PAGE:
He would laugh at apartheid leaders, urge them to join “the winning side before it is too late,” and draw laughter among the angry crowds in the troubled black township of South Africa. In the mid-1990s, Tutuhui cried publicly at the Truth and Reconciliation Commission (TRC) under his leadership, passing grief and trauma to millions of people watching the exposure of the daily torture and ill-treatment suffered on television. Apartheid security forces appeared. .

Archbishop Desmond Tutu wipes away tears at the TRC hearing

Tutu is often moved by the disturbing testimony of the landmark Truth and Reconciliation Commission

The Truth and Reconciliation Commission is not perfect-and has been questioned by many people in the ANC, including Winnie Madikizera-Mandela, who was found to have Committed a terrible crime And feel that she is therefore unfairly equated with her oppressor. But this was part of the treatment process that was considered vital at the time, and it would be impossible without the existence of Tutu.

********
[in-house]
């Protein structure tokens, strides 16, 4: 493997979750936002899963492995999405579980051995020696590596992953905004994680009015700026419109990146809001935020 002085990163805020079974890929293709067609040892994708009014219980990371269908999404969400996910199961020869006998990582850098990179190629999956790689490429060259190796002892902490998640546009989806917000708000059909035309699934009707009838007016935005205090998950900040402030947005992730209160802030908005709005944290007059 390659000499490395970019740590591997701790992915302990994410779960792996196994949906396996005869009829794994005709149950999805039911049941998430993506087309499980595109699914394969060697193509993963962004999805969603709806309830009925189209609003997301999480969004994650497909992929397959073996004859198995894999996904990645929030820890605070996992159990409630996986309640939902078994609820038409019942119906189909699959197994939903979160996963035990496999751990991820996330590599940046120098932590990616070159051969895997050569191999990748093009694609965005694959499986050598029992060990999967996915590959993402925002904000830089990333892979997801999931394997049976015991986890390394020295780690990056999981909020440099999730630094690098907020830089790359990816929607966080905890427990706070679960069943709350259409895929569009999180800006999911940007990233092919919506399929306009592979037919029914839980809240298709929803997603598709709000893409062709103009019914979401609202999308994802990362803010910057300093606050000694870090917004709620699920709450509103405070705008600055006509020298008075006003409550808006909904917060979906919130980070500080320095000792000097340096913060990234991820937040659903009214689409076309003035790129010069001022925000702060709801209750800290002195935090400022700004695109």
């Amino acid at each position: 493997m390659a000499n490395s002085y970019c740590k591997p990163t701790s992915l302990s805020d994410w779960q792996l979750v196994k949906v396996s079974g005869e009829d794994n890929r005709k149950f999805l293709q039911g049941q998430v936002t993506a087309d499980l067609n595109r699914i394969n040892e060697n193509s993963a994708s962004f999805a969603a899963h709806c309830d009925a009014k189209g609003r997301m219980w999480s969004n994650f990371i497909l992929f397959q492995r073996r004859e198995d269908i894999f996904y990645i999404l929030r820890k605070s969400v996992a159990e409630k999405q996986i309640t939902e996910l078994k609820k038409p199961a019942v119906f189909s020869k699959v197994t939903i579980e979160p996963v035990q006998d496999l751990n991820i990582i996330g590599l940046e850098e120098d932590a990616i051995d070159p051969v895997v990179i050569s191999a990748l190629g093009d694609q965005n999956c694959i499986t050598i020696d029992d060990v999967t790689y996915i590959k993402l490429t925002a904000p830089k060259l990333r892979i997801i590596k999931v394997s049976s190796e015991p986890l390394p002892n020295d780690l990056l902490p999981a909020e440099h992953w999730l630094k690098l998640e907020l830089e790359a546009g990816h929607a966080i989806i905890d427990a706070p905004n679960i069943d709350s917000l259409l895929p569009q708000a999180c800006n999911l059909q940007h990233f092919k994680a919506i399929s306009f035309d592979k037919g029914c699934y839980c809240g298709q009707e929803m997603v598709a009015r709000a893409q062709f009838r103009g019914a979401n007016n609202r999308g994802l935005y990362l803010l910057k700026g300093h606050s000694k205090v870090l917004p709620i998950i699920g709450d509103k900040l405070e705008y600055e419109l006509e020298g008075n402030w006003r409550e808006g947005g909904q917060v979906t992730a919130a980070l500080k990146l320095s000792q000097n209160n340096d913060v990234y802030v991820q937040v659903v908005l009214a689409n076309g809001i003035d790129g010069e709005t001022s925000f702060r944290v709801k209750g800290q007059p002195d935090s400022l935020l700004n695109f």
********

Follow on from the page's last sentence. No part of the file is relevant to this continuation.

In short, what Tutu and Mandela have is charm. And, in different ways, this charm is crucial to South Africa’s journey and its success. Just like compromises made in tortuous negotiations, the country avoided ethnic civil war.

There are few people seeking to rewrite history and weaken Tutu’s legacy without a background.

But it is true, especially in their later years, Tutu and Mandela-so amiable and so tolerant-have become international mascots of tolerance and forgiveness.

It’s easy to understand why some South Africans may feel uncomfortable with the way these people-fierce, uncompromising heroes of the struggle-have been repackaged as “cute” advocates of “rainbowism”, driven out, and cut off. , Even resentment. Express their righteous anger and please Western audiences, rock stars and royals.

Of course, the truth is that graphs are different things to many people. In death, he was claimed and argued like Mandela. This is the essence of the icon.